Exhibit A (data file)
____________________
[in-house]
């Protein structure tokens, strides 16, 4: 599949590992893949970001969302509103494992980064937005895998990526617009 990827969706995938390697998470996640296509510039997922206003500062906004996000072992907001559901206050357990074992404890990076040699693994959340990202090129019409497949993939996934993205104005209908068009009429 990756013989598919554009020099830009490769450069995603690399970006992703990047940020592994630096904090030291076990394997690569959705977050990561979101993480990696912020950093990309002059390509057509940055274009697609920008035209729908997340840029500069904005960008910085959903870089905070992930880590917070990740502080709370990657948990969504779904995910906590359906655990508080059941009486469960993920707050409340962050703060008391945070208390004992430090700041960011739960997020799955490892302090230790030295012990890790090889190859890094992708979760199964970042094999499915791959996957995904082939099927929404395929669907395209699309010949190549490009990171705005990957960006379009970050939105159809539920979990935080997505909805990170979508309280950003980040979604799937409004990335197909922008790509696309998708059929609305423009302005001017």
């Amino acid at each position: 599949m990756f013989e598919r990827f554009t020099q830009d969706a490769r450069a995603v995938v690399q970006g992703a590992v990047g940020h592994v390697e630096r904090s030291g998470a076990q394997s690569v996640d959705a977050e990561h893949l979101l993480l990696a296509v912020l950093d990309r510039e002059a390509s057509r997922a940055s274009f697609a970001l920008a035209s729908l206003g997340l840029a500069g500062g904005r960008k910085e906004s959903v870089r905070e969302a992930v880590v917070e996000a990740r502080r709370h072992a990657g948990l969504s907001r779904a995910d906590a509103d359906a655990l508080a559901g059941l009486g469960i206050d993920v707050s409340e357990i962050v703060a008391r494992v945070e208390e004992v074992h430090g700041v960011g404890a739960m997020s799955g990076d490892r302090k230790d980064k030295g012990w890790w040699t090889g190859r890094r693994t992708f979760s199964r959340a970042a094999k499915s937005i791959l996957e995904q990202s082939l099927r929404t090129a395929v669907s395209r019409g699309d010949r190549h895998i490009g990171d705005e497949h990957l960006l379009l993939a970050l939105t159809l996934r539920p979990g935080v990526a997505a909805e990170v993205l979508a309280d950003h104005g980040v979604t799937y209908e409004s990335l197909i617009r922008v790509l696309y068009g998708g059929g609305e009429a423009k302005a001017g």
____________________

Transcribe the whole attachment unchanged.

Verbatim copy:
[in-house]
């Protein structure tokens, strides 16, 4: 599949590992893949970001969302509103494992980064937005895998990526617009 990827969706995938390697998470996640296509510039997922206003500062906004996000072992907001559901206050357990074992404890990076040699693994959340990202090129019409497949993939996934993205104005209908068009009429 990756013989598919554009020099830009490769450069995603690399970006992703990047940020592994630096904090030291076990394997690569959705977050990561979101993480990696912020950093990309002059390509057509940055274009697609920008035209729908997340840029500069904005960008910085959903870089905070992930880590917070990740502080709370990657948990969504779904995910906590359906655990508080059941009486469960993920707050409340962050703060008391945070208390004992430090700041960011739960997020799955490892302090230790030295012990890790090889190859890094992708979760199964970042094999499915791959996957995904082939099927929404395929669907395209699309010949190549490009990171705005990957960006379009970050939105159809539920979990935080997505909805990170979508309280950003980040979604799937409004990335197909922008790509696309998708059929609305423009302005001017």
């Amino acid at each position: 599949m990756f013989e598919r990827f554009t020099q830009d969706a490769r450069a995603v995938v690399q970006g992703a590992v990047g940020h592994v390697e630096r904090s030291g998470a076990q394997s690569v996640d959705a977050e990561h893949l979101l993480l990696a296509v912020l950093d990309r510039e002059a390509s057509r997922a940055s274009f697609a970001l920008a035209s729908l206003g997340l840029a500069g500062g904005r960008k910085e906004s959903v870089r905070e969302a992930v880590v917070e996000a990740r502080r709370h072992a990657g948990l969504s907001r779904a995910d906590a509103d359906a655990l508080a559901g059941l009486g469960i206050d993920v707050s409340e357990i962050v703060a008391r494992v945070e208390e004992v074992h430090g700041v960011g404890a739960m997020s799955g990076d490892r302090k230790d980064k030295g012990w890790w040699t090889g190859r890094r693994t992708f979760s199964r959340a970042a094999k499915s937005i791959l996957e995904q990202s082939l099927r929404t090129a395929v669907s395209r019409g699309d010949r190549h895998i490009g990171d705005e497949h990957l960006l379009l993939a970050l939105t159809l996934r539920p979990g935080v990526a997505a909805e990170v993205l979508a309280d950003h104005g980040v979604t799937y209908e409004s990335l197909i617009r922008v790509l696309y068009g998708g059929g609305e009429a423009k302005a001017g």